Like U.S. Rep. Seth Moulton, who knocked off an incumbent in his own party on his way to being a talked-about 2020 White House contender, Matias took on and beat Democrat Marcos Devers in 2016 and now plans to run for U.S. Rep. Niki Tsongas’s seat next year. Tsongas, of course, plans to retire, so there’s no one there to dethrone. Just a wide-open field with no clear heir to the seat.
Matias came to the United States with her family from the Dominican Republic when she was five, and now sells herself as “Donald Trump’s worst nightmare.” But she has competition for that title.
Andover’s Dan Koh, one of at least six Democrats now running in the Third District, turned heads last week when he announced a staggering $805,000 fundraising haul in the month since since he announced his campaign. But if the desired effect was to scare off further challengers, it didn’t work.
Sen. Barbara L’Italien is another legislator looking to punch her ticket out of Boston to Washington, D.C., showing how even the prospects of entering the minority in Congress can have a brighter shine than being in the supermajority at the state level.
The goal is the same, but the dynamic different for state Rep. Geoff Diehl, who is trying to escape the Republican minority in the Massachusetts House to join the GOP majority in the U.S. Senate.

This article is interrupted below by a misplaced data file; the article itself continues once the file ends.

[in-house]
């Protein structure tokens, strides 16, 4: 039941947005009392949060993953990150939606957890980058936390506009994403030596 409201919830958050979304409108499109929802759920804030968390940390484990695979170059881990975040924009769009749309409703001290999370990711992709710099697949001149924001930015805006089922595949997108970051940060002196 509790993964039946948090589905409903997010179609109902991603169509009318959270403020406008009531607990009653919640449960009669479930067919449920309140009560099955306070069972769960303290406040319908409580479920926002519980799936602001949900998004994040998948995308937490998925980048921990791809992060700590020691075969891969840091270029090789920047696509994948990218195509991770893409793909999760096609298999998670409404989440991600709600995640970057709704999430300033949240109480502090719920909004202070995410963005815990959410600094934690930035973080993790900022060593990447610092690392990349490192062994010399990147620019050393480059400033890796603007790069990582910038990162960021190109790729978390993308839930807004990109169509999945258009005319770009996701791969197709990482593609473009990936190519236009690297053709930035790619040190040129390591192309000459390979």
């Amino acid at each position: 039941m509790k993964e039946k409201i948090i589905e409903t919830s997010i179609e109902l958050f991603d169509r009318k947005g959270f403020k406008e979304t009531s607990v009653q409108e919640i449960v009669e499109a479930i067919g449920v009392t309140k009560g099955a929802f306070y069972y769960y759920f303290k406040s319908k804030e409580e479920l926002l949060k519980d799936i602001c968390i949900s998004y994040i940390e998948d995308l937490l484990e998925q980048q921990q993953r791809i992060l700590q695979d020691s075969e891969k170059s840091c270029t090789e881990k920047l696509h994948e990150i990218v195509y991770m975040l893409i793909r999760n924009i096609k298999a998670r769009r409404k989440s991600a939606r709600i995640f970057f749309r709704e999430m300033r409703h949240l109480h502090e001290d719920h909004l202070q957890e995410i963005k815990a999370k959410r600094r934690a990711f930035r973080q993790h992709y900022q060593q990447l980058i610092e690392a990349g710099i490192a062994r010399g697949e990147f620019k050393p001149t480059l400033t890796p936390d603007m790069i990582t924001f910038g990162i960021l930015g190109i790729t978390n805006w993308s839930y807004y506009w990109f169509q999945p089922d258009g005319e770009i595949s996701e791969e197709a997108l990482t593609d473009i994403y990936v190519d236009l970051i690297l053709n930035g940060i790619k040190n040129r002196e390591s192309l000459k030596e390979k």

With just one month left until the Legislature recesses for the year, the Democrats’ agenda has been slow to take form, and business groups moved to undercut one leg of their stool by filing a lawsuit challenging the attorney general’s certification of a ballot question to impose a surtax on millionaires.
The Raise Up Coalition believes its constitutional amendment remains on solid footing, but the business group’s case is probably more than just a wish and prayer. If successful, it would seriously dampen the excitement of lawmakers looking ahead to 2019 and all the money they think they’ll have to spend.
The one thing the branches have been able agree on is that the budget they produced in July was fine as it was, before Gov. Charlie Baker got his hands on it.
House leaders flexed their muscles in a way not seen for at least several years, completing their work to reverse all $320 million worth of spending vetoes made by Baker in July as the Republican governor warned about the risk of a third straight cycle of mid-year budget cuts.
House Democrats, however, didn’t want to be told about the need to exercise caution, and their confidence in their own budgeting ability, whether it will prove to be misguided or right on the money this year, got a shot in the arm by a September state revenue report showing that, for the time being, Massachusetts has a $124 million cushion.
The Senate has been taking up budget overrides at a slower pace – just $40 million so far – but there’s little indication to suggest its members will be more conservative about spending than their counterparts in the House.
— Matt Murphy
ALSO ON THE AGENDA
Enjoy your Oct. 8-14 Worcester Sun.
BOSTON — The morning-after emergency contraception pill would be as accessible as a flu shot in Massachusetts and birth control pills could be purchased in 12-month supplies, under compromise legislation agreed to by the insurance industry and reproductive rights advocates.
The compromise does not include provisions in an earlier version (S 499/H536) of the legislation that would have mandated free condoms with insurance coverage and vasectomies without co-pays, according to supporters.
“We have again put Massachusetts in the prime position to lead,” Elana Margolis, a lobbyist for Blue Cross Blue Shield of Massachusetts, said at a press conference before a Financial Services Committee hearing on the legislation Tuesday.